SEOUL -- Samsung Electronics Co Ltd said on Thursday it expected earnings to bounce back in 2020 after a fourth-quarter slump, helped by a gradual recovery in memory chip demand from data center customers and 5G smartphone makers.
The cautiously optimistic outlook from the world's biggest memory chip and smartphone maker draws a line under its worst year since 2015. It also echoes positive guidance from peers like Intel Corp and TSMC, signalling a rebound in chip prices after a lengthy slide.
The South Korean conglomerate reported operating profit of 7.16 trillion won ($6.13 billion), down 34 percent and in line with its own previous estimate. Net profit fell 38 percent to 5.2 trillion won, with revenue easing 1 percent to 59.9 trillion won - also meeting estimates.
"Looking ahead to 2020, Samsung expects improvements in overall business performance but also sees continued uncertainties in the global business environment," Samsung said in a statement. It didn't identify particular issues that could affect its operations.
The United States and China reached an initial deal late last year to resolve a long-running trade row that had disrupted global business, though some issues remain unresolved. Samsung rival Apple Inc earlier this week used a wider-than-normal prediction range for a revenue forecast citing uncertainty created by the coronavirus outbreak in China which economists fear could hurt the global economy.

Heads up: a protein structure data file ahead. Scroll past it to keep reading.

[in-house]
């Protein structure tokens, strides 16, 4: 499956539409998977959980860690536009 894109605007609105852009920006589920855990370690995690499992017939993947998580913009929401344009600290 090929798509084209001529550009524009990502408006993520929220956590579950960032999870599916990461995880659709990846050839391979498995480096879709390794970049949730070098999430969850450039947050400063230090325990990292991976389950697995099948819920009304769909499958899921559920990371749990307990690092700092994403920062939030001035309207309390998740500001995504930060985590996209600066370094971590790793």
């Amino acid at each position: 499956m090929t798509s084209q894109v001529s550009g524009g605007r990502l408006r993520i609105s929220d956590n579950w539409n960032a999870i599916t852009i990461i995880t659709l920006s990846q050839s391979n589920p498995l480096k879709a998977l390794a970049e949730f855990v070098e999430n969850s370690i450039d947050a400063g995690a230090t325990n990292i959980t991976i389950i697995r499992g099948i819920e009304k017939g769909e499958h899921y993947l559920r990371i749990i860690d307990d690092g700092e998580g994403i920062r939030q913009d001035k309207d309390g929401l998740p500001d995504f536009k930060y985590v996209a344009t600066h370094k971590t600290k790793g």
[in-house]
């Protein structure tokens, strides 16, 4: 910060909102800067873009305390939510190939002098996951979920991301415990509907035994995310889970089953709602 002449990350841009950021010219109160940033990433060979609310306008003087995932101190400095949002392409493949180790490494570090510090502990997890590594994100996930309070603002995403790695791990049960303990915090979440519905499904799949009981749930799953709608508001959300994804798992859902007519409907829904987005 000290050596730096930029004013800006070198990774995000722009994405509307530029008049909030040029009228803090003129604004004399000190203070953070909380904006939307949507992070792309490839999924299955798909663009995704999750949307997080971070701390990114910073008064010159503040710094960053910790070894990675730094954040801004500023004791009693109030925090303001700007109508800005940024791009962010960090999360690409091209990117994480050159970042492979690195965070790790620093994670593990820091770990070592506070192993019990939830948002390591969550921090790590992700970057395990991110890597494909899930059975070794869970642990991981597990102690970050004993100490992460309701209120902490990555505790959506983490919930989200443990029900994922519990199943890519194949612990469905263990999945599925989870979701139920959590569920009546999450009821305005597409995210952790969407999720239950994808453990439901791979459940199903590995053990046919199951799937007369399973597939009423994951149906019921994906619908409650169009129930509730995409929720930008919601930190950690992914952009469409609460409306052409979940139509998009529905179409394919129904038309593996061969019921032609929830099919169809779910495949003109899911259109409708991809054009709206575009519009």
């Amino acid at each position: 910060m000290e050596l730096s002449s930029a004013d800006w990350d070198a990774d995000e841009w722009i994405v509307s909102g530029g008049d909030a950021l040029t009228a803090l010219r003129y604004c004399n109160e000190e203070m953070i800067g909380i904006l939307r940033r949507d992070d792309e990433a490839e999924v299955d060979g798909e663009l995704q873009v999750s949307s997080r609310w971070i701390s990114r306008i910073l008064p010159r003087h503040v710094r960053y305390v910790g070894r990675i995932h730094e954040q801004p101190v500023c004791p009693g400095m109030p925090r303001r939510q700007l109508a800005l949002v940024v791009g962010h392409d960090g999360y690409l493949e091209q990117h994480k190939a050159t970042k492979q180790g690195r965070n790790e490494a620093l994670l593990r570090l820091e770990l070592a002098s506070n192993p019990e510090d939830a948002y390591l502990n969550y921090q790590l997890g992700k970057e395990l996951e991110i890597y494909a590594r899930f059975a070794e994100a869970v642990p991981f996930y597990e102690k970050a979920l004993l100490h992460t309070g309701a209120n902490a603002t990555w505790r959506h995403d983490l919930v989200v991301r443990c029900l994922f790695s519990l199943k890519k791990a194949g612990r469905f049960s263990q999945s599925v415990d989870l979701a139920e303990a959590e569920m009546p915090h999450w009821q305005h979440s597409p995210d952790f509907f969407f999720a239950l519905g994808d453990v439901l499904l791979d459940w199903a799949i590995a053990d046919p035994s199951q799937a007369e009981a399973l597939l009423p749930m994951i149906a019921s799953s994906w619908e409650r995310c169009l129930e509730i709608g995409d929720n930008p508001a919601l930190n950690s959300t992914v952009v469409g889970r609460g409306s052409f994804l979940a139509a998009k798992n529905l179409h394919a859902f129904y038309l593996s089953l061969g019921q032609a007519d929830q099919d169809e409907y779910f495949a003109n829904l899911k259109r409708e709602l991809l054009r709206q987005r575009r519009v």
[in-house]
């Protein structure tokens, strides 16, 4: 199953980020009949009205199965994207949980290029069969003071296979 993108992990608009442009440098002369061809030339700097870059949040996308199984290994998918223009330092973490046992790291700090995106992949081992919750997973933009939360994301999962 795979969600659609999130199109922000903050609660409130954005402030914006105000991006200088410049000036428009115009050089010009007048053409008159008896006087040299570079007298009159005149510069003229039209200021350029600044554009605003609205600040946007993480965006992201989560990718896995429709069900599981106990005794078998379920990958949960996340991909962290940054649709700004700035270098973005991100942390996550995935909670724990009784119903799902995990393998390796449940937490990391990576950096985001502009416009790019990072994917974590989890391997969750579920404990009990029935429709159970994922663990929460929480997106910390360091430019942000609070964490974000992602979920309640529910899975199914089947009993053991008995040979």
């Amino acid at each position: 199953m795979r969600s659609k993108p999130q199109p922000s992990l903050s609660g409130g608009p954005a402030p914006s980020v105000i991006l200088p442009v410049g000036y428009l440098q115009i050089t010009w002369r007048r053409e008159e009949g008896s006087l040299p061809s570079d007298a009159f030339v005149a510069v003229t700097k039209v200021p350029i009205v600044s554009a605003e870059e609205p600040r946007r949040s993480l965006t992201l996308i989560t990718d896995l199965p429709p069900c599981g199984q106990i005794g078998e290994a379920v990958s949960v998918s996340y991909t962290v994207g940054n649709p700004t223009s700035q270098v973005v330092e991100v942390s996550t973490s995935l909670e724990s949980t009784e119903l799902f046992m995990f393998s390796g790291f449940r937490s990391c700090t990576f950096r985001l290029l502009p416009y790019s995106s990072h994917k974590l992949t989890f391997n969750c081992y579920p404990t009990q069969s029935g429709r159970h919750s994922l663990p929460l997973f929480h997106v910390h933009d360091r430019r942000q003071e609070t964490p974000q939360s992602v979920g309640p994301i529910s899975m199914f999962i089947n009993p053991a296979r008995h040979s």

For first-quarter 2020, Samsung said it expected earnings to fall reflecting low seasonal demand.
Fourth-quarter operating profit more than halved to 3.45 trillion won in Samsung's mainstay chip division, while mobile division profit improved nearly 67 percent to 2.52 trillion won.
Samsung said the pace of 5G smartphone expansion and its effects should be monitored closely, but the company sees demand picking up around mass-market models as major manufacturers expand their 5G lineups.
Shares fell 1.4 percent by 0125 GMT (9:25 a.m. Thursday in Manila), trailing the wider market's 0.6 percent drop. Samsung shares rallied 44 percent last year, as expectations of an easing of US-China trade tensions fueled hope of a rebound in the chip industry.